Purpose: This study investigated the connection between oral narrative and literacy skills in Chinese children. Method: Ninety-one Chinese first-graders were assessed on oral narrative skills with three measures (narrative recall, narrative comprehension, and anomaly detection). Results: Results of hierarchical regression analysis showed that children's performance in narrative comprehension significantly accounted for variance in both word reading and sentence reading comprehension, independent of vocabulary and morphosyntatic skills. In the prediction of passage reading comprehension, both narrative recall and anomaly detection made unique contribution when children's working memory, vocabulary, morphosyntatic skills, as well as their word reading and sentence reading comprehension abilities were controlled. Conclusions: To conclude, these findings supported the importance of oral narrative skills to early Chinese literacy development. They also showed how different kinds of narrative skills might contribute to different aspects of reading ability. While children's general listening comprehension ability might be important for lower-level reading, it appears that passage-level reading comprehension might distinctively requires specific discourse skills (e.g., narrative structuring and comprehension monitoring), even at the beginning stage of reading comprehension development. Copyright © 2013 Twentieth Annual Meeting of Society for the Scientific Study of Reading.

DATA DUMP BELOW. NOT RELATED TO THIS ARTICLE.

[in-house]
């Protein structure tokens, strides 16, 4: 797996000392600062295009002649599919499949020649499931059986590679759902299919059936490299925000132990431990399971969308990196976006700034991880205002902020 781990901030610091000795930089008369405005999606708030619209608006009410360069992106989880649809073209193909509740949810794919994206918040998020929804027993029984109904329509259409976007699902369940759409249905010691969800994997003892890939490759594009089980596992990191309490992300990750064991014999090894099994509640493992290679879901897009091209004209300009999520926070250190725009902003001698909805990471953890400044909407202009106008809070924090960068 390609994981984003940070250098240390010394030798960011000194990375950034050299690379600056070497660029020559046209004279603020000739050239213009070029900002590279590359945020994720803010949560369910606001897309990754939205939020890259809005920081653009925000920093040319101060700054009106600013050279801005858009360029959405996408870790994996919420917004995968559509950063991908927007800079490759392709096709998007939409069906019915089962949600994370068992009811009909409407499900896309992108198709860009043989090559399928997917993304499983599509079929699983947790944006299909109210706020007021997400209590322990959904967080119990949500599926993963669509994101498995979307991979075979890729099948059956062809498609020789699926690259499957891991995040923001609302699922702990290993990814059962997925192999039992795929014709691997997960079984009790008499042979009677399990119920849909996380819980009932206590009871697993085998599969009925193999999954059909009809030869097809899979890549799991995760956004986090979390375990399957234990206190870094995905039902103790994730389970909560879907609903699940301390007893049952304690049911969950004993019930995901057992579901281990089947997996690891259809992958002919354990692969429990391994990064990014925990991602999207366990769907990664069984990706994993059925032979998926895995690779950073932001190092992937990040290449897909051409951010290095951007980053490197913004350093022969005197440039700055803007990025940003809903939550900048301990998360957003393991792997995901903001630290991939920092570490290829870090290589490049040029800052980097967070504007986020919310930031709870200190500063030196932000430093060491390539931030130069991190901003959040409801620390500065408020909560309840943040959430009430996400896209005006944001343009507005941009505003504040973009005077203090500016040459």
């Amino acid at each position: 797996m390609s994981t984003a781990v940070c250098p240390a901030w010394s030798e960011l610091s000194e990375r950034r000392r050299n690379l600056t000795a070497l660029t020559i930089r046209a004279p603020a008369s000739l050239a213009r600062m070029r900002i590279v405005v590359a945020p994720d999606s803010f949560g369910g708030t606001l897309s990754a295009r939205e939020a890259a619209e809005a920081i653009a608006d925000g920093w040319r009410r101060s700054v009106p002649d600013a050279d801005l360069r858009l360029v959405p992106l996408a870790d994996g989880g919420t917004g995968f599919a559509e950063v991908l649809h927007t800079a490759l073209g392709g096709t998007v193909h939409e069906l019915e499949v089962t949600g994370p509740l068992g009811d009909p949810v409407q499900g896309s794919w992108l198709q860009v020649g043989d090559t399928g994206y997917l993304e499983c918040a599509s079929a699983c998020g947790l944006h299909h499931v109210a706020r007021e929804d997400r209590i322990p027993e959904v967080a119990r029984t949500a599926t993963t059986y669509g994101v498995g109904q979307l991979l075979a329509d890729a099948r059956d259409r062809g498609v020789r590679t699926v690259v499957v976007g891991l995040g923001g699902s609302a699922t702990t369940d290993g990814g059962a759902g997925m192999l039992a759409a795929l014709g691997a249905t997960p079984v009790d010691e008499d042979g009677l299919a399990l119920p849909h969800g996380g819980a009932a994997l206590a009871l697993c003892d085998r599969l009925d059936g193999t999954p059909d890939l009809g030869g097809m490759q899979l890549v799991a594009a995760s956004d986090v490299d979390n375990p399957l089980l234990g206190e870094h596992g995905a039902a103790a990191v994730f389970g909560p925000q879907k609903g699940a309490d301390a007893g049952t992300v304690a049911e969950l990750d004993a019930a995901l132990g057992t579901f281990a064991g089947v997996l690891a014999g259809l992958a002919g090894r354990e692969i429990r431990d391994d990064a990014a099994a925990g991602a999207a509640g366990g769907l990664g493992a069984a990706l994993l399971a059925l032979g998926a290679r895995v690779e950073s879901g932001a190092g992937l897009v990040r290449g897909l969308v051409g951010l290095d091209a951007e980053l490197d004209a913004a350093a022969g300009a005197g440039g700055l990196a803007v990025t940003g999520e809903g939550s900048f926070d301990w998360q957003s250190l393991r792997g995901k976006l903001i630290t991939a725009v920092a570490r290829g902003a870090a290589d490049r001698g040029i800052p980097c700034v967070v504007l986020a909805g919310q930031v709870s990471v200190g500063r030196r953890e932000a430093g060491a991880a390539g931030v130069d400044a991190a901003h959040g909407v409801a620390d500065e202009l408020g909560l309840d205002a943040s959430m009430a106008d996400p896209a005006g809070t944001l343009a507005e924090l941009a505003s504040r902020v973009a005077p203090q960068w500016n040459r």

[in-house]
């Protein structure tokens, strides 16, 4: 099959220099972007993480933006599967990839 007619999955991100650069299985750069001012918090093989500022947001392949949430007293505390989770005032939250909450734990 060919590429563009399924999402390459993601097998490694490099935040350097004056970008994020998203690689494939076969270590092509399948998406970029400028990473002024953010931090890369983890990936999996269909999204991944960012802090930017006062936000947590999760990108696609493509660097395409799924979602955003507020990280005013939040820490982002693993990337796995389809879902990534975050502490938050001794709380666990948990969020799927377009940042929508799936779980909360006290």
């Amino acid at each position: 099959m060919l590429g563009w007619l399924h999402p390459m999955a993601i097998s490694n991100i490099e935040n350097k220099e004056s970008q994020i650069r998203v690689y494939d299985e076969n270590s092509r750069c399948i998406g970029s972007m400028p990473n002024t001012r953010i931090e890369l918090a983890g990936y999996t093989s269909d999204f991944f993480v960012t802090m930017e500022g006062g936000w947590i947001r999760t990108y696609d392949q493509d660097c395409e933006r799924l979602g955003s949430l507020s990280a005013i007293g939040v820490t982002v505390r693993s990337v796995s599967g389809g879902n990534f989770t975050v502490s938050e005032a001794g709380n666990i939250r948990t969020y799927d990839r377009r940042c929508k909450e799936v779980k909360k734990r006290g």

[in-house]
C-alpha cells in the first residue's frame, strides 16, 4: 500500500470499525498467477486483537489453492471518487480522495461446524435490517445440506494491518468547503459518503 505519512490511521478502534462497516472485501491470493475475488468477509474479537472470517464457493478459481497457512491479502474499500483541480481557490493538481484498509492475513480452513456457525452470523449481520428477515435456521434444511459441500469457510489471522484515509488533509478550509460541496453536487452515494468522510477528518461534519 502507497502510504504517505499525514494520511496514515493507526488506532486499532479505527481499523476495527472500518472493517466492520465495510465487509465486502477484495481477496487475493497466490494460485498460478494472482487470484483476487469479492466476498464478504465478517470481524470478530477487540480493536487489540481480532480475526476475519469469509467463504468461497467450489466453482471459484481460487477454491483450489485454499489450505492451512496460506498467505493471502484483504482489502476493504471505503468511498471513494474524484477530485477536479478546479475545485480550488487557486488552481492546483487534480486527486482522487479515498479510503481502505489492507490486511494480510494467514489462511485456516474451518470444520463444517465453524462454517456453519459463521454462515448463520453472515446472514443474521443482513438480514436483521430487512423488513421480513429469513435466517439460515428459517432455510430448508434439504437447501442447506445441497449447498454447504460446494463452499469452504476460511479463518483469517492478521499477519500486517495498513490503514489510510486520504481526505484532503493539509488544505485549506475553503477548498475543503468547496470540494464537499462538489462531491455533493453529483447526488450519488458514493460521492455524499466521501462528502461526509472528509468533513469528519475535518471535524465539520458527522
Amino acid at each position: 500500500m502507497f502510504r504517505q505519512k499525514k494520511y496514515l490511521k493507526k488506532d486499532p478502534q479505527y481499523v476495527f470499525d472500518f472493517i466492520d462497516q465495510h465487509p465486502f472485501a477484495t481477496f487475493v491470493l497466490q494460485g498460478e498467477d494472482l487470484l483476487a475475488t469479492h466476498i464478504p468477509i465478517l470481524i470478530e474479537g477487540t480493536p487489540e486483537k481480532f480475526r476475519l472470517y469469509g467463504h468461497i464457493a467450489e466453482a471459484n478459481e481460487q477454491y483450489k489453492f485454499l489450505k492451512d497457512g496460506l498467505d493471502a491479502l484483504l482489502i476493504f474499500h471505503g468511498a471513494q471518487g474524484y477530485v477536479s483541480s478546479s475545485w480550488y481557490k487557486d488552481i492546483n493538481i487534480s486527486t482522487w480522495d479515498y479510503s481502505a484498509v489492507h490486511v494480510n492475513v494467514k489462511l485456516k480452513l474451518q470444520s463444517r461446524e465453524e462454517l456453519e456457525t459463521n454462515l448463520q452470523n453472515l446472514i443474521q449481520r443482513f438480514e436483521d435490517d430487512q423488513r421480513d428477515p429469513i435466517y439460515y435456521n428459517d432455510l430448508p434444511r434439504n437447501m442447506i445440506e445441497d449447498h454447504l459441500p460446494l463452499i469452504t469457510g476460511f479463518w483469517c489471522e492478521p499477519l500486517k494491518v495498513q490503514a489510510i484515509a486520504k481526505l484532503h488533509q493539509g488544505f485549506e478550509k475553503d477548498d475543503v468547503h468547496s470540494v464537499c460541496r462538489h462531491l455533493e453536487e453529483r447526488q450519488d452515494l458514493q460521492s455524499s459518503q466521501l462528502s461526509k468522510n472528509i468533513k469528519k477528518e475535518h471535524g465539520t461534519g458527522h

|Publication status||Published - Jul 2013|
|Event||Twentieth Annual Meeting of Society for the Scientific Study of Reading - Hong Kong, China|
Duration: 10 Jul 2013 → 13 Jul 2013
|Conference||Twentieth Annual Meeting of Society for the Scientific Study of Reading|
|Abbreviated title||SSSR 2013|
|Period||10/07/13 → 13/07/13|